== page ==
How the world has changed since World Book Day 2020.
While the children in our families may not be marking the occasion in the usual, fancy dress way, the mission behind World Book Day remains the same: to promote reading for pleasure and to offer every child and young person the opportunity to have a book of their own.
In 2021, World Book Day is needed more than ever. The National Literacy Trust’s tenth Annual Literacy Survey found that children’s enjoyment of reading has increased during the pandemic (from 47.8% pre-lockdown to 55.9% post-lockdown), having reached a 15-year low prior to the pandemic. Three in five children and young people said that reading made them feel better during lockdown.
But it’s not just children who have been turning to tomes to see them through quarantine. Research conducted by Nielsen Book found that 41% of people said they were reading more since lockdown measures were imposed, with 35% feeling that books were providing “an escape from the crisis”. The same research found that the nation’s time spent reading increased from 3.5 hours on average per week to six hours.
This is reflected in book sale statistics. Approximately 200 million print books were sold in the UK last year according to Nielsen BookScan, for the first time since 2012. The Bookseller magazine revealed that this figure represents the biggest volume rise in the market since 2007 and the highest annual value since 2009.
Former East 17 singer, Tony Mortimer, made headlines late last year after publicly sharing his newfound love of reading, having picked up his first book in March 2020. Putting his previous disinterest in reading down to lack of time and concentration before lockdown, he recently expressed that he wishes he’d picked one up sooner. “Books are just pure escapism aren’t they?” he told The Guardian, listing more than 70 books he’s read since March and counting.
In order to investigate this phenomenon further, I spoke with a few members of the Haggie Partners team to assess whether the nation’s sudden appreciation for reading has (book) wormed its way into our office. You won’t be surprised to hear that it has!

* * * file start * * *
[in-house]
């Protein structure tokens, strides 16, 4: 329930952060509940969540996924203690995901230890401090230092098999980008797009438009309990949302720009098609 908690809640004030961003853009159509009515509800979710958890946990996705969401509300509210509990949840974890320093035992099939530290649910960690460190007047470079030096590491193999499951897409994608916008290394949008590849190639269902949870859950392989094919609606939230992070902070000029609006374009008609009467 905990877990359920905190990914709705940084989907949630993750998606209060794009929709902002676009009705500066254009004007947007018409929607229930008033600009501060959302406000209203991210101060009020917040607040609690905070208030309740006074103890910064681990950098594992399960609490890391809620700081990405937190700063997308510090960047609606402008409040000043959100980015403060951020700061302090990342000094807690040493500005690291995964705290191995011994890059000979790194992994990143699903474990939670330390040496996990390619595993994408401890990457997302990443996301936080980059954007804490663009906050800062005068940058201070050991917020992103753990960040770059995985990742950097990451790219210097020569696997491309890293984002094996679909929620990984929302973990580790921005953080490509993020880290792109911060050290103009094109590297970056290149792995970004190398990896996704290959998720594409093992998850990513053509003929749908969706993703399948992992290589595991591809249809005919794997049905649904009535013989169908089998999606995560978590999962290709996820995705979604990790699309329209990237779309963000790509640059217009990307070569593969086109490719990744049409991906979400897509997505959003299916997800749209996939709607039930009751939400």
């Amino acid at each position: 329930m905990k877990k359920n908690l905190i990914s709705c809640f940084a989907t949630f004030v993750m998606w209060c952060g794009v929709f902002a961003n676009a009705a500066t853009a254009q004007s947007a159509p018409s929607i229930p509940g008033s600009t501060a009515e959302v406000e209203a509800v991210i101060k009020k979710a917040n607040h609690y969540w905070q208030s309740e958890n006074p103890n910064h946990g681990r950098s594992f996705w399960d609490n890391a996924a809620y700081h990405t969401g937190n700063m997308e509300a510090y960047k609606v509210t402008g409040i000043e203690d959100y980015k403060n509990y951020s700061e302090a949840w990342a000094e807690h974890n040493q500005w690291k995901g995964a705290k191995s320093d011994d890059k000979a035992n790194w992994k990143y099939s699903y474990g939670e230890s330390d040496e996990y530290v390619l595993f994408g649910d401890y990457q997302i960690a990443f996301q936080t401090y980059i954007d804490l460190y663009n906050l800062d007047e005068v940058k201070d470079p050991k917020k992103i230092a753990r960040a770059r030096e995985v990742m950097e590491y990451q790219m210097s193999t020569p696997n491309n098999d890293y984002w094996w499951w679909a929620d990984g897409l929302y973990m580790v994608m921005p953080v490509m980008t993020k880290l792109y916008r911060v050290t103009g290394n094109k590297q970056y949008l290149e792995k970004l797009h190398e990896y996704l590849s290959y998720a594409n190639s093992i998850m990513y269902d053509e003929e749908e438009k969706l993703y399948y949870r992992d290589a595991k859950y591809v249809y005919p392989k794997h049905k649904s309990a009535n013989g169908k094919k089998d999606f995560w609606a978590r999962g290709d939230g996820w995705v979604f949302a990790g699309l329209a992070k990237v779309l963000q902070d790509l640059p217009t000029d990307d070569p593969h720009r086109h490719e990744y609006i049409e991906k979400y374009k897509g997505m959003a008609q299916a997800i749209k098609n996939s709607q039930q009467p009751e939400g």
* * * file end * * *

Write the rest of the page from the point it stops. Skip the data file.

“Before the pandemic, I hadn’t finished a book since I was 16. The pandemic has sparked a new interest in reading and I have managed to finish three books, which doesn’t seem like a lot but, for me, someone who hadn’t finished a book in eight years, it’s a huge accomplishment,” said Olivia Thomson, account executive. Liv puts this down to having more energy in the evenings which used to be spent commuting, describing reading as “a productive pastime”.
Damian Beeley, partner, has also found a lot more time for reading since the start of the pandemic. “I now read for at least an hour a day and have finished 12 books since June. I read one in the previous 12 months!” When asked why he thought this might be, Damian confirmed something I think the nation is collectively feeling at the moment, describing reading as “a desperate need to get away from a screen. TV is no longer the treat it used to be!” Amen!
And the relatability doesn’t stop there. Jo Bernhard, account manager, summed it up perfectly by saying: “I have, without a doubt, read more books since the beginning of the pandemic. I think, pre-pandemic, I’d forgotten how lovely it is to lose yourself in a book.” Jo even set herself a lockdown challenge of reading a wider selection of authors with varying writing styles that focussed on topics she hadn’t previously delved into. “I think my new favourite reading ritual has to be going to bed early and winding down with a good book as opposed to watching TV. It really helps to reduce anxiety levels.”
At a time when it seems so much is dividing us, from vaccines to Brexit, it’s heart-warming to hear that reading – a pastime as old as time itself – is what seems to be uniting us all.
We should all be able to enjoy reading. The Children’s Literacy Charity works with the most disadvantaged children in society to help them close the literacy gap and reach their full potential. Here at Haggie Partners, we support The Children’s Literacy Charity because we recognise the importance of language and want to help support those who do not have access to sufficient literacy tuition. You can help us to do this here.